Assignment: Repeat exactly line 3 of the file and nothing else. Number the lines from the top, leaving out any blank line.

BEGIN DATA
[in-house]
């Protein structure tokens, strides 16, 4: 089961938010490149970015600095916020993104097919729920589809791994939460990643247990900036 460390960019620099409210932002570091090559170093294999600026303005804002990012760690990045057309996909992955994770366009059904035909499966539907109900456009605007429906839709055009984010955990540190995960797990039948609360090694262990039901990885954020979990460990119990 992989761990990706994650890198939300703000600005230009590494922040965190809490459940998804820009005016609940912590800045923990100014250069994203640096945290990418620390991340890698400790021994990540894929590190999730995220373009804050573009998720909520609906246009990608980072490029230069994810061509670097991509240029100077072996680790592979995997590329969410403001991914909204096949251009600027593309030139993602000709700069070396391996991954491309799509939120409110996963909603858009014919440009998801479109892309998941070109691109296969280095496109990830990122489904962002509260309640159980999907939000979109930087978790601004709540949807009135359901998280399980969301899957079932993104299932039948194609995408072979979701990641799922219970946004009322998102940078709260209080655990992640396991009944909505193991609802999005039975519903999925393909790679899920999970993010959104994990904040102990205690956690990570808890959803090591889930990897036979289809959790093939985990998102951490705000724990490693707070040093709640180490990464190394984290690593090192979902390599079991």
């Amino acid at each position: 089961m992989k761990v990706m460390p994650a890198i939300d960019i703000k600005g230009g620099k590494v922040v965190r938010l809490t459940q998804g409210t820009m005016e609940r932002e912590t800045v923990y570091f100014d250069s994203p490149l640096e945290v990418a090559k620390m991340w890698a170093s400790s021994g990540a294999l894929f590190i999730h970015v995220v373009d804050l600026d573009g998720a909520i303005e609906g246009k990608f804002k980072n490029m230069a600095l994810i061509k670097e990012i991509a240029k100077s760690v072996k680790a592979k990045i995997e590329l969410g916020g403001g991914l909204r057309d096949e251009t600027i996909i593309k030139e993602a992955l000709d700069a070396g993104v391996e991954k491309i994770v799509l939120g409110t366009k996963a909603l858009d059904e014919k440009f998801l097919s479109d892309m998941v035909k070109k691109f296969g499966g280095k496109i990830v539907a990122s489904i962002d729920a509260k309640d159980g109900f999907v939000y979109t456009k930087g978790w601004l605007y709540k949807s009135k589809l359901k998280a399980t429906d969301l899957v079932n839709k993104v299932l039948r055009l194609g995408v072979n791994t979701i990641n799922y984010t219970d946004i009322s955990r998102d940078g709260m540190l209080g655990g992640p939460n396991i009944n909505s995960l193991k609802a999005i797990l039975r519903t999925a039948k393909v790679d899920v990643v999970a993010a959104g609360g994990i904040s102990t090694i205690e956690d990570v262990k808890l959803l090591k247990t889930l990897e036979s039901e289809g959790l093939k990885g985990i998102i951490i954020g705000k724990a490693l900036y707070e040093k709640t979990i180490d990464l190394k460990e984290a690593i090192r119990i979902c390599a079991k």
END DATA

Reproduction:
């Amino acid at each position: 089961m992989k761990v990706m460390p994650a890198i939300d960019i703000k600005g230009g620099k590494v922040v965190r938010l809490t459940q998804g409210t820009m005016e609940r932002e912590t800045v923990y570091f100014d250069s994203p490149l640096e945290v990418a090559k620390m991340w890698a170093s400790s021994g990540a294999l894929f590190i999730h970015v995220v373009d804050l600026d573009g998720a909520i303005e609906g246009k990608f804002k980072n490029m230069a600095l994810i061509k670097e990012i991509a240029k100077s760690v072996k680790a592979k990045i995997e590329l969410g916020g403001g991914l909204r057309d096949e251009t600027i996909i593309k030139e993602a992955l000709d700069a070396g993104v391996e991954k491309i994770v799509l939120g409110t366009k996963a909603l858009d059904e014919k440009f998801l097919s479109d892309m998941v035909k070109k691109f296969g499966g280095k496109i990830v539907a990122s489904i962002d729920a509260k309640d159980g109900f999907v939000y979109t456009k930087g978790w601004l605007y709540k949807s009135k589809l359901k998280a399980t429906d969301l899957v079932n839709k993104v299932l039948r055009l194609g995408v072979n791994t979701i990641n799922y984010t219970d946004i009322s955990r998102d940078g709260m540190l209080g655990g992640p939460n396991i009944n909505s995960l193991k609802a999005i797990l039975r519903t999925a039948k393909v790679d899920v990643v999970a993010a959104g609360g994990i904040s102990t090694i205690e956690d990570v262990k808890l959803l090591k247990t889930l990897e036979s039901e289809g959790l093939k990885g985990i998102i951490i954020g705000k724990a490693l900036y707070e040093k709640t979990i180490d990464l190394k460990e984290a690593i090192r119990i979902c390599a079991k």